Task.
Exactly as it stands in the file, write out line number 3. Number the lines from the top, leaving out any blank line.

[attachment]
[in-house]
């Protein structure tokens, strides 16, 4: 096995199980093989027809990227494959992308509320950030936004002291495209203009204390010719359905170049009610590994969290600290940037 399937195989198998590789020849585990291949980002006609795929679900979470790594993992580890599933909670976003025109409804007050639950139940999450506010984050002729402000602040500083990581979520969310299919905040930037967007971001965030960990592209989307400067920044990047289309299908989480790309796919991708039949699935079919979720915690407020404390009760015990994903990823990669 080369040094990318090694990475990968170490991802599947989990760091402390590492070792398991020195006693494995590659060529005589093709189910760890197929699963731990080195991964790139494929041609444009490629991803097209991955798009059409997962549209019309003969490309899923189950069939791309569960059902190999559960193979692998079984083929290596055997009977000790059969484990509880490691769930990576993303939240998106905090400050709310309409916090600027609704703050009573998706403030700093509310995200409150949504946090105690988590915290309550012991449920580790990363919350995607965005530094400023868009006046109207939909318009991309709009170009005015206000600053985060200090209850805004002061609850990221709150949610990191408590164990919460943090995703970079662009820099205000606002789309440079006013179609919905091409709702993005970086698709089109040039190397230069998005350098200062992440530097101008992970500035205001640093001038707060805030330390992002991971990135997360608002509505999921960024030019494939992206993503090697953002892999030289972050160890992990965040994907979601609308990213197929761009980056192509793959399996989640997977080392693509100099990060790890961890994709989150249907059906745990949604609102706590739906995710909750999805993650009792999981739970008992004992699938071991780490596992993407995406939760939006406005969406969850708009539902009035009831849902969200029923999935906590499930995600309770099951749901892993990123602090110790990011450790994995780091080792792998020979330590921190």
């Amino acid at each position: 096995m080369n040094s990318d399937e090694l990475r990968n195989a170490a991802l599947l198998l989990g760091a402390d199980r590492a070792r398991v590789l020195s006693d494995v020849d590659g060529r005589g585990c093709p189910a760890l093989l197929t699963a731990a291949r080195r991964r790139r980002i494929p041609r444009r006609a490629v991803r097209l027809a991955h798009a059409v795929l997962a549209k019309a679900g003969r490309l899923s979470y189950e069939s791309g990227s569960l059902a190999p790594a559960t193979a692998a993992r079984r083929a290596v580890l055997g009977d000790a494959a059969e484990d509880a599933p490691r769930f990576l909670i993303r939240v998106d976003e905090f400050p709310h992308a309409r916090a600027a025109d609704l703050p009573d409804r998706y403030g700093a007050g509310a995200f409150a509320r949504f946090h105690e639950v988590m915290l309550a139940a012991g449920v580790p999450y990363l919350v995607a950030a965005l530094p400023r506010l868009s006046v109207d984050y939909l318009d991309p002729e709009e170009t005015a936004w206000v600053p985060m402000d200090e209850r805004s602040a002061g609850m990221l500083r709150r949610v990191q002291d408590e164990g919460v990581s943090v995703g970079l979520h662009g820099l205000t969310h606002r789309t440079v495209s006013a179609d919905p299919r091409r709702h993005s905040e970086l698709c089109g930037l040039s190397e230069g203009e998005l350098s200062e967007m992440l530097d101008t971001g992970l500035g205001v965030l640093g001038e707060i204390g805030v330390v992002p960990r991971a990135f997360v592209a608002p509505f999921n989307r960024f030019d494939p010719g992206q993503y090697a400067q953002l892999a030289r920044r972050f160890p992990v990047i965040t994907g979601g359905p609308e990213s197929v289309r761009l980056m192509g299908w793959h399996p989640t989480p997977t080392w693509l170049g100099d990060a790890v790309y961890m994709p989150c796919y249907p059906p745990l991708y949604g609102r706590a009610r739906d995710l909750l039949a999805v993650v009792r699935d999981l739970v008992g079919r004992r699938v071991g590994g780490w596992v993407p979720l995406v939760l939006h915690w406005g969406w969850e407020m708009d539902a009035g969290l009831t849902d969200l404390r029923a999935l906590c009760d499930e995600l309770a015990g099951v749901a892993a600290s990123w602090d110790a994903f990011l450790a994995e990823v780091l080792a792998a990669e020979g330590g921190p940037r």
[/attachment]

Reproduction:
């Amino acid at each position: 096995m080369n040094s990318d399937e090694l990475r990968n195989a170490a991802l599947l198998l989990g760091a402390d199980r590492a070792r398991v590789l020195s006693d494995v020849d590659g060529r005589g585990c093709p189910a760890l093989l197929t699963a731990a291949r080195r991964r790139r980002i494929p041609r444009r006609a490629v991803r097209l027809a991955h798009a059409v795929l997962a549209k019309a679900g003969r490309l899923s979470y189950e069939s791309g990227s569960l059902a190999p790594a559960t193979a692998a993992r079984r083929a290596v580890l055997g009977d000790a494959a059969e484990d509880a599933p490691r769930f990576l909670i993303r939240v998106d976003e905090f400050p709310h992308a309409r916090a600027a025109d609704l703050p009573d409804r998706y403030g700093a007050g509310a995200f409150a509320r949504f946090h105690e639950v988590m915290l309550a139940a012991g449920v580790p999450y990363l919350v995607a950030a965005l530094p400023r506010l868009s006046v109207d984050y939909l318009d991309p002729e709009e170009t005015a936004w206000v600053p985060m402000d200090e209850r805004s602040a002061g609850m990221l500083r709150r949610v990191q002291d408590e164990g919460v990581s943090v995703g970079l979520h662009g820099l205000t969310h606002r789309t440079v495209s006013a179609d919905p299919r091409r709702h993005s905040e970086l698709c089109g930037l040039s190397e230069g203009e998005l350098s200062e967007m992440l530097d101008t971001g992970l500035g205001v965030l640093g001038e707060i204390g805030v330390v992002p960990r991971a990135f997360v592209a608002p509505f999921n989307r960024f030019d494939p010719g992206q993503y090697a400067q953002l892999a030289r920044r972050f160890p992990v990047i965040t994907g979601g359905p609308e990213s197929v289309r761009l980056m192509g299908w793959h399996p989640t989480p997977t080392w693509l170049g100099d990060a790890v790309y961890m994709p989150c796919y249907p059906p745990l991708y949604g609102r706590a009610r739906d995710l909750l039949a999805v993650v009792r699935d999981l739970v008992g079919r004992r699938v071991g590994g780490w596992v993407p979720l995406v939760l939006h915690w406005g969406w969850e407020m708009d539902a009035g969290l009831t849902d969200l404390r029923a999935l906590c009760d499930e995600l309770a015990g099951v749901a892993a600290s990123w602090d110790a994903f990011l450790a994995e990823v780091l080792a792998a990669e020979g330590g921190p940037r």